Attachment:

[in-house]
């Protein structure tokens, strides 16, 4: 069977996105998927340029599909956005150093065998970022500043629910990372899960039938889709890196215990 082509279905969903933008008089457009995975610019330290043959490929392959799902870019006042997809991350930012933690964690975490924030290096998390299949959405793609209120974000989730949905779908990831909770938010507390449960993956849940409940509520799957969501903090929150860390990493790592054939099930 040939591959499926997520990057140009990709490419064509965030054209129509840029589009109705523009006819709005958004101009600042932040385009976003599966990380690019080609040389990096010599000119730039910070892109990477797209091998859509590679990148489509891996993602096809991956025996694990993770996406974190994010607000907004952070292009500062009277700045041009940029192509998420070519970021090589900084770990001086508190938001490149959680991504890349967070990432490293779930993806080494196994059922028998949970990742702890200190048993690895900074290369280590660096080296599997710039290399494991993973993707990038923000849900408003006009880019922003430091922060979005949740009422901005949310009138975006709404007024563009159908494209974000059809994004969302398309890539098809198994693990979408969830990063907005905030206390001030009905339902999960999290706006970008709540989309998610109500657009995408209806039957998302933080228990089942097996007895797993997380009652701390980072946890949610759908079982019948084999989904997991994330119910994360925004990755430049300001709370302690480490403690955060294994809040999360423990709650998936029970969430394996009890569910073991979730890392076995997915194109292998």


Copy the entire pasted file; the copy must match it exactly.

[in-house]
């Protein structure tokens, strides 16, 4: 069977996105998927340029599909956005150093065998970022500043629910990372899960039938889709890196215990 082509279905969903933008008089457009995975610019330290043959490929392959799902870019006042997809991350930012933690964690975490924030290096998390299949959405793609209120974000989730949905779908990831909770938010507390449960993956849940409940509520799957969501903090929150860390990493790592054939099930 040939591959499926997520990057140009990709490419064509965030054209129509840029589009109705523009006819709005958004101009600042932040385009976003599966990380690019080609040389990096010599000119730039910070892109990477797209091998859509590679990148489509891996993602096809991956025996694990993770996406974190994010607000907004952070292009500062009277700045041009940029192509998420070519970021090589900084770990001086508190938001490149959680991504890349967070990432490293779930993806080494196994059922028998949970990742702890200190048993690895900074290369280590660096080296599997710039290399494991993973993707990038923000849900408003006009880019922003430091922060979005949740009422901005949310009138975006709404007024563009159908494209974000059809994004969302398309890539098809198994693990979408969830990063907005905030206390001030009905339902999960999290706006970008709540989309998610109500657009995408209806039957998302933080228990089942097996007895797993997380009652701390980072946890949610759908079982019948084999989904997991994330119910994360925004990755430049300001709370302690480490403690955060294994809040999360423990709650998936029970969430394996009890569910073991979730890392076995997915194109292998």